Preliminary Treatment of Achilles Tendinopathy Using Low-Intensity Pulsed Ultrasound.

This study reports the preliminary short-term clinical outcomes of low-intensity pulsed ultrasound (LIPUS) for treatment for Achilles tendinopathy. Fourteen patients with clinically diagnosed Achilles tendinopathy who failed previous nonoperative treatments underwent LIPUS stimulation directly over the area of maximum tendon tenderness for 20 min/d for 8 weeks total. No other treatment modalities were used during the period of LIPUS stimulation. All patients had serial clinical exams and evaluations with an average follow-up of 12 months (range, 6-50 months). Excellent clinical outcomes with complete resolution of pain and other symptoms were achieved in 7 patients (50%). Two patients (14%) had good outcomes with mild tendon irritation and stiffness not requiring further intervention. Five patients (36%) had minimal benefit with ongoing pain, swelling, and tenderness over the Achilles and functional deficits. No patients had worsening pain or progression of disability requiring surgery.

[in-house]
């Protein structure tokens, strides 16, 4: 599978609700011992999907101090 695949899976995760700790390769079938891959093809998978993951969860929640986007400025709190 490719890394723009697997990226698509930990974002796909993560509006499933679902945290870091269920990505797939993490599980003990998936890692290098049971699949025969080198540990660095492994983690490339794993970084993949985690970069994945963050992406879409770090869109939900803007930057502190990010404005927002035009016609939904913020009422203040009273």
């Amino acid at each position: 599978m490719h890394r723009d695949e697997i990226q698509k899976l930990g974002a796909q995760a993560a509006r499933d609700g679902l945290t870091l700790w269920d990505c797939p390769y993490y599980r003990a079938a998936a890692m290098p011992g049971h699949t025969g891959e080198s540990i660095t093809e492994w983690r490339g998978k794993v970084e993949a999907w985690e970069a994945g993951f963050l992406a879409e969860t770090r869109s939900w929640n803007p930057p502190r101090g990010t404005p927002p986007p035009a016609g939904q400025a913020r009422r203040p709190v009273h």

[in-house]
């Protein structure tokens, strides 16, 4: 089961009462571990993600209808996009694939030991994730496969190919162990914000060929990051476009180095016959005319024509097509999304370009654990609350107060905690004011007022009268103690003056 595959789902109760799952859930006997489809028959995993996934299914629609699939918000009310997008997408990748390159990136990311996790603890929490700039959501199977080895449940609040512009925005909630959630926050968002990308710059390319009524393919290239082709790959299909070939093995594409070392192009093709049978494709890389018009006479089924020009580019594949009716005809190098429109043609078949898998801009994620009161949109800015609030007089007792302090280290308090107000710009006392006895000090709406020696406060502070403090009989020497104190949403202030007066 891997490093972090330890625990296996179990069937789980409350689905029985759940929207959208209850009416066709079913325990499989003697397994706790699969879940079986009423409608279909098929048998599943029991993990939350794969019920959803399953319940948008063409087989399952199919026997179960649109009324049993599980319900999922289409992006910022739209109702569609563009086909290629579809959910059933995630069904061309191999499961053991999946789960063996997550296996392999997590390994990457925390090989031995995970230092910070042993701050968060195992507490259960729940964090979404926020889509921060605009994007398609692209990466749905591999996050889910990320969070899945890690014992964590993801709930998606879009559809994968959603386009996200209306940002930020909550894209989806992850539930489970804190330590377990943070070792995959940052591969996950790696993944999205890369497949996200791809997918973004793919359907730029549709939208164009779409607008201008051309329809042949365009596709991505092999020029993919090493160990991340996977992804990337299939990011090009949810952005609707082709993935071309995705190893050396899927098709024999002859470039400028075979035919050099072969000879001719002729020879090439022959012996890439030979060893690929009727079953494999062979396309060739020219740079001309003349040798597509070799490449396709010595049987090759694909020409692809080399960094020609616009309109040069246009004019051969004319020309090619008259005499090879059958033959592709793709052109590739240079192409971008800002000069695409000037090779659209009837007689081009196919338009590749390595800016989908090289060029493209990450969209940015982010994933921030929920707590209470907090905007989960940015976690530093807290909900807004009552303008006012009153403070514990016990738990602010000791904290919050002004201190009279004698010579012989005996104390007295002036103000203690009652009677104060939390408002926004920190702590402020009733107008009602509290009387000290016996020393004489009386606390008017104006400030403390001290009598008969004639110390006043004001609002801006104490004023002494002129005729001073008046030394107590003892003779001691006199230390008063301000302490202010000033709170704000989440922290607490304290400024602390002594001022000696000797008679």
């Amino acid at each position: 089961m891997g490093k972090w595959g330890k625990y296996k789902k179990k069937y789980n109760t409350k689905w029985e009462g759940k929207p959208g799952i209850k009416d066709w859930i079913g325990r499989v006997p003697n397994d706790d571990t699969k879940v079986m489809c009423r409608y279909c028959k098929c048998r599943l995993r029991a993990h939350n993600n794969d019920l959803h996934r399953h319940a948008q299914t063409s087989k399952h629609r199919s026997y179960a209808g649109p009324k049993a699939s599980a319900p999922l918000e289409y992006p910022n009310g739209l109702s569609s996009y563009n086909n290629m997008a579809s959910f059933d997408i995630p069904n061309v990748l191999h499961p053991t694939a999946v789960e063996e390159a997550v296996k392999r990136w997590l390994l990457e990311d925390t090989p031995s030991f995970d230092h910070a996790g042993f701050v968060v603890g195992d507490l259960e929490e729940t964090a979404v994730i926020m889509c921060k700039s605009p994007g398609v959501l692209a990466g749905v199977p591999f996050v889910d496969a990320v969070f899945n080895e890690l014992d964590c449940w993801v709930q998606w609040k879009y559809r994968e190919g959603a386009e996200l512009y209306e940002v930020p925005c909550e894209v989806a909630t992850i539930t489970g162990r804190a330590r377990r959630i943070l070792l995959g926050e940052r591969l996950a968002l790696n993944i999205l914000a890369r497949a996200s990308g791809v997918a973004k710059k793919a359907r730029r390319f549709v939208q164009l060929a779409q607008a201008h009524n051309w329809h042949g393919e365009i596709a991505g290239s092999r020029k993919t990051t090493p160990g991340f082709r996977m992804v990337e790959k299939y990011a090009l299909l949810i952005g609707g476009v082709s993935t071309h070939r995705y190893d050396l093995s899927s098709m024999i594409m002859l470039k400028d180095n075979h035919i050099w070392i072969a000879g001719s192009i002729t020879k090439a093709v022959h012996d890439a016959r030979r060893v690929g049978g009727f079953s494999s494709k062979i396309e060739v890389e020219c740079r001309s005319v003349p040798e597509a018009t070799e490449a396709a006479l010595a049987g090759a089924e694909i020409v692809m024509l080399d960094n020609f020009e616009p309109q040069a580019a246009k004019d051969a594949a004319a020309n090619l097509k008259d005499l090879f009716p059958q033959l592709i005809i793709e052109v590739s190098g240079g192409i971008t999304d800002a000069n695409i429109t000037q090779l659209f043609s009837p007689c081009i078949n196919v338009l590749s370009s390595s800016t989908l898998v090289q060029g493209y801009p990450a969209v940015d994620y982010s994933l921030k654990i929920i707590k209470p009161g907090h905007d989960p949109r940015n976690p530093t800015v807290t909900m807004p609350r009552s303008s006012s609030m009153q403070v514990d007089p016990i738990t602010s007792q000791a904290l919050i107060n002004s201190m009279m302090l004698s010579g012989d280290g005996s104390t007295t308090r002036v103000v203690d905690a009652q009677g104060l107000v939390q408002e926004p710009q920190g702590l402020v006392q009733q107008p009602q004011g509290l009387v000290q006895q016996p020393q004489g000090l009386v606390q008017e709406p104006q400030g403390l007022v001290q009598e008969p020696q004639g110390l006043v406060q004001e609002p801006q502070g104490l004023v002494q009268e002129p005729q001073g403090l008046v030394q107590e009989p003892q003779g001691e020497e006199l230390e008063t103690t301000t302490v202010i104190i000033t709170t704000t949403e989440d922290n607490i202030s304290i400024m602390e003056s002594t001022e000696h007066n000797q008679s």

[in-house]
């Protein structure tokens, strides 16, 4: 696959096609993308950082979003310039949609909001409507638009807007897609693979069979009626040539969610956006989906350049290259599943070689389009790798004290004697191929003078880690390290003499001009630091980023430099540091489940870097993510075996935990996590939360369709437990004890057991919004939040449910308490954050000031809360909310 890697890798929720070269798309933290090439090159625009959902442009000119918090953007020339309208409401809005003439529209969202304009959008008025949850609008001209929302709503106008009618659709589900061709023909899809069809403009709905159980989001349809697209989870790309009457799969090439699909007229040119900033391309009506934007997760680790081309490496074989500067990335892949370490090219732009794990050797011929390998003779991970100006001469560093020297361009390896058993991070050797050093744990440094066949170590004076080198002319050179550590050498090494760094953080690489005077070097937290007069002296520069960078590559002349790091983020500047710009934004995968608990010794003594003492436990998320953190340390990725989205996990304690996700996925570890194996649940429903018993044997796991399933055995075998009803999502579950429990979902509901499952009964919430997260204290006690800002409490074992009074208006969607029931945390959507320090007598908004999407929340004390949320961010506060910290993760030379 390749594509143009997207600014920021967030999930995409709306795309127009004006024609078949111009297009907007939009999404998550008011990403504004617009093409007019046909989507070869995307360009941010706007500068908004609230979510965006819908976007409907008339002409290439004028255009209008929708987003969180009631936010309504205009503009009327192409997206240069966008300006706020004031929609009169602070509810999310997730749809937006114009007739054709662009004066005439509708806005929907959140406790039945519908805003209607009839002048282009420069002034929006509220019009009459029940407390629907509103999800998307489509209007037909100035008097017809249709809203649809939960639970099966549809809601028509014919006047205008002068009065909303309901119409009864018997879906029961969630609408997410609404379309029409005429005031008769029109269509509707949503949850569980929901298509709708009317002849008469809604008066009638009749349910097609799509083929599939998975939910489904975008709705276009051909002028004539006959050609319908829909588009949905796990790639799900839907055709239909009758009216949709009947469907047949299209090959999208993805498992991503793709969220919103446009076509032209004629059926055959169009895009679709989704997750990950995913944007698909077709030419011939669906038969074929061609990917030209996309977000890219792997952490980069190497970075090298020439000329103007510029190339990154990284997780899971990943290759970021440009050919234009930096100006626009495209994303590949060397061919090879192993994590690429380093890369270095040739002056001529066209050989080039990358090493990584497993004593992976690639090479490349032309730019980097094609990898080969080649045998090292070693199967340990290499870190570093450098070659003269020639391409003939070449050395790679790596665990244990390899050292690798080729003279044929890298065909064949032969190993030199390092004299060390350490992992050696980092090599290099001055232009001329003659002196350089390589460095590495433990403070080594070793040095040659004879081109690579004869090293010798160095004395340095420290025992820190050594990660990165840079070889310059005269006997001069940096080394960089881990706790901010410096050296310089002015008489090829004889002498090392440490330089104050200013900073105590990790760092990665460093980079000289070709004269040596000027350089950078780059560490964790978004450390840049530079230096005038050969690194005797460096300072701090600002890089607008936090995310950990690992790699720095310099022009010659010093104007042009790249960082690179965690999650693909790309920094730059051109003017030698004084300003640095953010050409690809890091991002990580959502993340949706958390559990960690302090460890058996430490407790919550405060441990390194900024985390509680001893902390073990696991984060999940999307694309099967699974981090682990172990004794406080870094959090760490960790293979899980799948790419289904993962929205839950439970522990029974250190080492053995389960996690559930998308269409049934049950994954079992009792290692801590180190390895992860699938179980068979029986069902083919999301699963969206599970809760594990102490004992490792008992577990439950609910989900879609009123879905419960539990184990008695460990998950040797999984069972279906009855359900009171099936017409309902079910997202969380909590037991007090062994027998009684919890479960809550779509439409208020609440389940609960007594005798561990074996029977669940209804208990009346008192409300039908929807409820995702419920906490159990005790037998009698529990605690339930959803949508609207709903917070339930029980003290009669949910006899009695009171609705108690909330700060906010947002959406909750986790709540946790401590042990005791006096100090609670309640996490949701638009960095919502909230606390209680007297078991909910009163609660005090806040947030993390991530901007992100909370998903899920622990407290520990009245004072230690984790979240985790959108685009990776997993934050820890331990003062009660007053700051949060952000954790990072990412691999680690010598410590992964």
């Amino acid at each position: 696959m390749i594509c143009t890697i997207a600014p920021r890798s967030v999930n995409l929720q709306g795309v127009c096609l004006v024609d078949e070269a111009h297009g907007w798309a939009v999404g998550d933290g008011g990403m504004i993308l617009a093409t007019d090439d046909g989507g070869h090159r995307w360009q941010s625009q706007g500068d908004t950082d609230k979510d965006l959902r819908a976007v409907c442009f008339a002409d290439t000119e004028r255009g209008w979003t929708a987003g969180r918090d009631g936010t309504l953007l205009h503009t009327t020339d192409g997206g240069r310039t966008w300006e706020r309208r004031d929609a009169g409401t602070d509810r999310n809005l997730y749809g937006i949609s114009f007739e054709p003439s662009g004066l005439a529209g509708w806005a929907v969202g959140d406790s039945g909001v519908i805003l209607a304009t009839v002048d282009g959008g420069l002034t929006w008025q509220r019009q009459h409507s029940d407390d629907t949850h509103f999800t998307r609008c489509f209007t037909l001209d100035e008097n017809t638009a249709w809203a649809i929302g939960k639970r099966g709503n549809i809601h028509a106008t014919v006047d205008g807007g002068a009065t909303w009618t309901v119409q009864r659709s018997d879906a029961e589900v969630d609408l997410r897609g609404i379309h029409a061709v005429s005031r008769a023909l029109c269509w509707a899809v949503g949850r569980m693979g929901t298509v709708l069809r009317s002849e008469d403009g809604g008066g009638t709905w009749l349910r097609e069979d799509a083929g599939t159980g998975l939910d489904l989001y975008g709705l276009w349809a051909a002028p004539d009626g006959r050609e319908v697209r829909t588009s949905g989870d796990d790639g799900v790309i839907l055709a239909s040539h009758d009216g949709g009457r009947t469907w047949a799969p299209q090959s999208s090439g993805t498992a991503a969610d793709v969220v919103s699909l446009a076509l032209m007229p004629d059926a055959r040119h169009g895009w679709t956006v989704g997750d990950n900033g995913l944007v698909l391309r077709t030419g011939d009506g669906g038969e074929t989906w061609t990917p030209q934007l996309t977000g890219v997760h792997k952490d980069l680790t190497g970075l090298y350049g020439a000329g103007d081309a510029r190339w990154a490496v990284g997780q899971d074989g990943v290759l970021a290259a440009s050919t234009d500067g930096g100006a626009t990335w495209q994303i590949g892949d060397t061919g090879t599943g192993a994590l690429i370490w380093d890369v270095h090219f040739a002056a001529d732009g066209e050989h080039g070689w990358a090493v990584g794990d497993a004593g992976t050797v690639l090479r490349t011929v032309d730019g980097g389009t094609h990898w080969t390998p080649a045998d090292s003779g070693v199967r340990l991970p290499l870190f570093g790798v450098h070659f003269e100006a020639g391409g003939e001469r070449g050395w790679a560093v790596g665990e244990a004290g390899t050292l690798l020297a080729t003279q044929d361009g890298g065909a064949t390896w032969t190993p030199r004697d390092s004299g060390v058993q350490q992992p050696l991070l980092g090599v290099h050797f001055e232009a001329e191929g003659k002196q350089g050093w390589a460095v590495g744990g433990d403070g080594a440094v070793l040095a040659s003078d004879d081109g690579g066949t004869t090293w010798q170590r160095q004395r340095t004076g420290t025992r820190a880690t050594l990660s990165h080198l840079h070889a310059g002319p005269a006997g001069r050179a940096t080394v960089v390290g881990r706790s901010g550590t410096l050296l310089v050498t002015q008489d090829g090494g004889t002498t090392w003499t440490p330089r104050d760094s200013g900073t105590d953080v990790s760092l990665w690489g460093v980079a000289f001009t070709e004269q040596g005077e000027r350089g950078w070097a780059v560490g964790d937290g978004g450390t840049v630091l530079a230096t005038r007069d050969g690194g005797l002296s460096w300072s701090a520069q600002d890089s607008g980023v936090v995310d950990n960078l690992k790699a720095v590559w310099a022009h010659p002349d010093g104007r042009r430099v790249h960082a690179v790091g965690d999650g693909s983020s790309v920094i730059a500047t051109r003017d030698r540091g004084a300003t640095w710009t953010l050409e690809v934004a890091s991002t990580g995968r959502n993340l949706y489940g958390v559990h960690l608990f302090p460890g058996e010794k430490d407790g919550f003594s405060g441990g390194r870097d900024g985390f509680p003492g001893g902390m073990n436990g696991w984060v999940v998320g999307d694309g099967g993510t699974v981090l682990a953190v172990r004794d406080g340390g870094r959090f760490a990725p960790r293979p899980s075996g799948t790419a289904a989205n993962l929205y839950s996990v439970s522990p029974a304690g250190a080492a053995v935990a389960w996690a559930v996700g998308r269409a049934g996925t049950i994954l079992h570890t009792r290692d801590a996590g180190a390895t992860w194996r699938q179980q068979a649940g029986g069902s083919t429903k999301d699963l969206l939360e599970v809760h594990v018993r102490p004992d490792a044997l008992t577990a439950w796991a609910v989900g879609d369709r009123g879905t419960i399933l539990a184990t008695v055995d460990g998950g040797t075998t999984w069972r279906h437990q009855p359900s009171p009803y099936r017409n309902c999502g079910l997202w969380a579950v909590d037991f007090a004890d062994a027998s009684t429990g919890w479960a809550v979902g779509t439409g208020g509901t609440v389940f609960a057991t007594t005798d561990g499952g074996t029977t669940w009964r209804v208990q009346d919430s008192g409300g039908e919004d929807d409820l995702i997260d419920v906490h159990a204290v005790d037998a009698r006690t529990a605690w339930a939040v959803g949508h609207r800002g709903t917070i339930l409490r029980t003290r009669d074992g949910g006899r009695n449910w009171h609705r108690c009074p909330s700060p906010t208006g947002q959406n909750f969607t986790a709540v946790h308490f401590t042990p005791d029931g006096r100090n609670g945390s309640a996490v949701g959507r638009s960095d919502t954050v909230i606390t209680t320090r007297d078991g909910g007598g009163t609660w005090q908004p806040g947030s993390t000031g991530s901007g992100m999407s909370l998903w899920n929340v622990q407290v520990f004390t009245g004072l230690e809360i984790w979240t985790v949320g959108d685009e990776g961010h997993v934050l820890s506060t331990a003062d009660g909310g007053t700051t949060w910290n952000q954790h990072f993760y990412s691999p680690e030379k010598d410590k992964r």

LIPUS is an additional noninvasive treatment modality for chronic Achilles tendinopathy that could have the potential to help improve clinical symptoms and delay and/or prevent the need for surgical intervention. While LIPUS is easy to use, well-tolerated, and has promising early clinical results, further research is needed to determine the long-term benefits, disadvantages, and cost-effectiveness of this alternative treatment for tendinopathy.